MCDONALD, DONALD (1789–1884). Donald McDonald, commissioner, political representative, soldier, and sheriff of San Augustine County, was born on January 23, 1789, in West Canada. He served as captain in the British army during the War of 1812 and participated in the battle of Lundy's Lane on July 25, 1814. He immigrated to Texas about 1826 and, in partnership with Wyatt Hanks, built a sawmill and gin near the site of present San Augustine that provided Ayish Bayou with lumber. For a year or two afterwards he operated a ferry for James Gaines on the Sabine River. McDonald was a representative of the Ayish Bayou District at the Convention of 1832 and the Consultationqqv of 1835. He was appointed with Samuel S. Davis and William Nash as a commissioner to enlist volunteers for the Texas army under John G. Love, primary judge, and was a volunteer in Capt. William Scurlockqv's company. McDonald was a master Mason, a charter member of McFarland's Lodge, and Worshipful Master in 1847. He was sheriff of San Augustine County for two terms, 1856–60. About 1830 he married Maria Louisa Maxmillion, with whom he had five children. He married Martha Lomax on February 22, 1843, and they had one child. On January 30, 1854, he married Elizabeth Hightower; they had no children. McDonald died on May 2, 1884, and was buried in the Farrar Cemetery, six miles south of San Augustine.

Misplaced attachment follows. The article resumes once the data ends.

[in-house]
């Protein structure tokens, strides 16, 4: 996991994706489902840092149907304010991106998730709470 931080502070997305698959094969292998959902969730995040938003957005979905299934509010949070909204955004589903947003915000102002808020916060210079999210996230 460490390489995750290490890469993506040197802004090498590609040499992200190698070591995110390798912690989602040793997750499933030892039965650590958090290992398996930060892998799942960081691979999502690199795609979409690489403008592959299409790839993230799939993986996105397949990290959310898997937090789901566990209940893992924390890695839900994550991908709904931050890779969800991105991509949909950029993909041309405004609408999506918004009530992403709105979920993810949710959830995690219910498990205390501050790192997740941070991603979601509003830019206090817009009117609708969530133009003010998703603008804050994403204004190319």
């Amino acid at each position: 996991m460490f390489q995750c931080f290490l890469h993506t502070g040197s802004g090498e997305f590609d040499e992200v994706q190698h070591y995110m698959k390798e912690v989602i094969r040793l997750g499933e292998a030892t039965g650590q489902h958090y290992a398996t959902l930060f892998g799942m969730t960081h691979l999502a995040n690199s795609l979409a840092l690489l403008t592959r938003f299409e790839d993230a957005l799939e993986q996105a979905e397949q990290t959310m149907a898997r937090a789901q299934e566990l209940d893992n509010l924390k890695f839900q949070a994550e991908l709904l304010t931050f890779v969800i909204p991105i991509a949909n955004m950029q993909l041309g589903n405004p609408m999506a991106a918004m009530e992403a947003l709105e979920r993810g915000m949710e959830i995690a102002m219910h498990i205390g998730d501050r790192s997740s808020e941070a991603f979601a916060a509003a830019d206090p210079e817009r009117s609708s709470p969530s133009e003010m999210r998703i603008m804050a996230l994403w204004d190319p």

George L. Crocket, Two Centuries in East Texas (Dallas: Southwest, 1932; facsimile reprod., 1962). Mary Smith Fay, War of 1812 Veterans in Texas (New Orleans: Polyanthos, 1979). Texas House of Representatives, Biographical Directory of the Texan Conventions and Congresses, 1832–1845 (Austin: Book Exchange, 1941). Gifford E. White, Character Certificates in the General Land Office of Texas (1985).
The following, adapted from the Chicago Manual of Style, 15th edition, is the preferred citation for this article.McXie Whitton Martin, "MCDONALD, DONALD," Handbook of Texas Online (http://www.tshaonline.org/handbook/online/articles/fmc42), accessed December 07, 2013. Published by the Texas State Historical Association.